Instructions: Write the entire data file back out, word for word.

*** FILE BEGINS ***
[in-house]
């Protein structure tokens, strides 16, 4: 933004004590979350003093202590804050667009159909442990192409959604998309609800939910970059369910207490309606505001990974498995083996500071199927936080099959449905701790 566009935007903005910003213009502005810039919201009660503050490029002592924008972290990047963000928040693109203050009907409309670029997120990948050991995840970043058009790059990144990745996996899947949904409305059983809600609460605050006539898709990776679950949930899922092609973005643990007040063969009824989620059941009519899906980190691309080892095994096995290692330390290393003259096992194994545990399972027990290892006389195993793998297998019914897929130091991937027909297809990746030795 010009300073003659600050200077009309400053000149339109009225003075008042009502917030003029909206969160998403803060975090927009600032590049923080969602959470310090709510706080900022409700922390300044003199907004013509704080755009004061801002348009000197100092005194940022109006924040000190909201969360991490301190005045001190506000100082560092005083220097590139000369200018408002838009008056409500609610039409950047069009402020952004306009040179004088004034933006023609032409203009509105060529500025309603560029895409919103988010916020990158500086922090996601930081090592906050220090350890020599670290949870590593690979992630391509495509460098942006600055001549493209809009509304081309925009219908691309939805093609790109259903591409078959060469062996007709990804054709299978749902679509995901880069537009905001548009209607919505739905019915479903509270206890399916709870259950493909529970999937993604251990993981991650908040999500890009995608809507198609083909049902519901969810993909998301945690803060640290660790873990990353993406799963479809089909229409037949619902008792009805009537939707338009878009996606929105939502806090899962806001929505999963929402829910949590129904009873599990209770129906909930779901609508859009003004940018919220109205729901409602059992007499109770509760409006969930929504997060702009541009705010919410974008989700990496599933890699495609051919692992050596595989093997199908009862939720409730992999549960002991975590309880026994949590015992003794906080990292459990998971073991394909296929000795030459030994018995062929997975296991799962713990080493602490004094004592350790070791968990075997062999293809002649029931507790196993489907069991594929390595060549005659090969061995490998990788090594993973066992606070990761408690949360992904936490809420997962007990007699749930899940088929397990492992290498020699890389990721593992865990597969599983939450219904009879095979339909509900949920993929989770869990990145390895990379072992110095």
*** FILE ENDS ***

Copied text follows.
[in-house]
């Protein structure tokens, strides 16, 4: 933004004590979350003093202590804050667009159909442990192409959604998309609800939910970059369910207490309606505001990974498995083996500071199927936080099959449905701790 566009935007903005910003213009502005810039919201009660503050490029002592924008972290990047963000928040693109203050009907409309670029997120990948050991995840970043058009790059990144990745996996899947949904409305059983809600609460605050006539898709990776679950949930899922092609973005643990007040063969009824989620059941009519899906980190691309080892095994096995290692330390290393003259096992194994545990399972027990290892006389195993793998297998019914897929130091991937027909297809990746030795 010009300073003659600050200077009309400053000149339109009225003075008042009502917030003029909206969160998403803060975090927009600032590049923080969602959470310090709510706080900022409700922390300044003199907004013509704080755009004061801002348009000197100092005194940022109006924040000190909201969360991490301190005045001190506000100082560092005083220097590139000369200018408002838009008056409500609610039409950047069009402020952004306009040179004088004034933006023609032409203009509105060529500025309603560029895409919103988010916020990158500086922090996601930081090592906050220090350890020599670290949870590593690979992630391509495509460098942006600055001549493209809009509304081309925009219908691309939805093609790109259903591409078959060469062996007709990804054709299978749902679509995901880069537009905001548009209607919505739905019915479903509270206890399916709870259950493909529970999937993604251990993981991650908040999500890009995608809507198609083909049902519901969810993909998301945690803060640290660790873990990353993406799963479809089909229409037949619902008792009805009537939707338009878009996606929105939502806090899962806001929505999963929402829910949590129904009873599990209770129906909930779901609508859009003004940018919220109205729901409602059992007499109770509760409006969930929504997060702009541009705010919410974008989700990496599933890699495609051919692992050596595989093997199908009862939720409730992999549960002991975590309880026994949590015992003794906080990292459990998971073991394909296929000795030459030994018995062929997975296991799962713990080493602490004094004592350790070791968990075997062999293809002649029931507790196993489907069991594929390595060549005659090969061995490998990788090594993973066992606070990761408690949360992904936490809420997962007990007699749930899940088929397990492992290498020699890389990721593992865990597969599983939450219904009879095979339909509900949920993929989770869990990145390895990379072992110095």